Atropine, hyoscyamine, dicyclomine, and scopolamine are antispasmodic drugs that are used to relieve abdominal discomfort from cramping (spasms) and to control diarrhea. The use of these drugs as treatment for peptic ulcer disease has been replaced by more effective agents.[1] All four have such severe adverse effects that older adults should not use them. Even if you are taking only the usual adult dose, you may suffer from excitement, restlessness, drowsiness or confusion.[2]

In 2007, a geriatric use subsection was added to the product package insert of dicyclomine. Clinical studies on dicyclomine did not include a sufficient number of patients aged 65 and older to determine if they respond differently from younger subjects.

These drugs should never replace rehydration, which is the primary treatment for diarrhea. If you occasionally have short-term diarrhea, it is best to treat it without drugs using oral rehydration solution (see Diarrhea). If nondrug treatments do not control your diarrhea, see your doctor. The Centers for Disease Control and Prevention has concluded: “Little evidence exists to support the use of nonspecific drug therapy [for acute diarrhea] in children, and much information exists to the contrary.”[3]

The effective adult dose of dicyclomine is 160 milligrams per day, but older adults have unacceptably high rates of adverse reactions at this dose. However, there are no safety data from clinical trials longer than two weeks with doses over 80 milligrams.[4]

In January 2013, the drug product label for dicyclomine was updated to report cases of psychosis and delirium linked to the use of dicyclomine. The reports were noted in patients sensitive to this class of drugs (anticholinergic), such as the elderly and patients with mental illness. The update stated that the symptoms of psychosis and delirium resolved within 12 to 24 hours after stopping dicyclomine.[5]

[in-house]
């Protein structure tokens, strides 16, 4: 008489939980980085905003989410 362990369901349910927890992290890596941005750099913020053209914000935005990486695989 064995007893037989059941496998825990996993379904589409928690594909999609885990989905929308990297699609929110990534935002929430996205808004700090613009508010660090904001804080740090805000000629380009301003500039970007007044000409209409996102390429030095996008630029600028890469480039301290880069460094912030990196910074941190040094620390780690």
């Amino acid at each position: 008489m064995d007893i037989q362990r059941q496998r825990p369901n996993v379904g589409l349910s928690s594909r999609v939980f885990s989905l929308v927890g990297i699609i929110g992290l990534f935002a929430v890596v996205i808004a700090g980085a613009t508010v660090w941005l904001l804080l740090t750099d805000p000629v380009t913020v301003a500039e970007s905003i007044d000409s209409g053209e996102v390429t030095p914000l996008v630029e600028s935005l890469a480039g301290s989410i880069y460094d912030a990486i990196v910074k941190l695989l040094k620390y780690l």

The FDA has concluded that DONNATAL lacks evidence of effectiveness.

DONNATAL is a particularly unacceptable drug, as it combines three antispasmodic drugs with a barbiturate, phenobarbital, a drug the World Health Organization has said older adults should not take.[6] The only reason to take phenobarbital is for epilepsy, and in France this is the only use endorsed by the government.[7] You can easily become addicted to phenobarbital. If you stop taking it suddenly, you may suffer withdrawal symptoms such as anxiety, restlessness, muscle twitching, trembling hands, weakness, dizziness, vision problems, nausea, vomiting, trouble sleeping, faintness and lightheadedness. Later, you may suffer more serious symptoms such as seizures and hallucinations. These may last for more than two weeks after you stop taking phenobarbital. The FDA has not classified DONNATAL as “effective” for any indication;[8] such drugs are supposed to be removed from the market, but the FDA has failed to do so. It is an irrational mixture of drugs that is dangerous for older adults to use.[9]

In 2015, a study published in JAMA Internal Medicine showed that strong anticholinergic drugs, including atropine, hyoscyamine and dicyclomine, were associated with an increased risk for dementia in older adults. The study also showed that higher doses and longer use of these drugs are associated with higher risk for dementia.

Refer to the August issue of Worst Pills, Best Pills News for examples of strong anticholinergic drugs.[10]

last reviewed April 30, 2021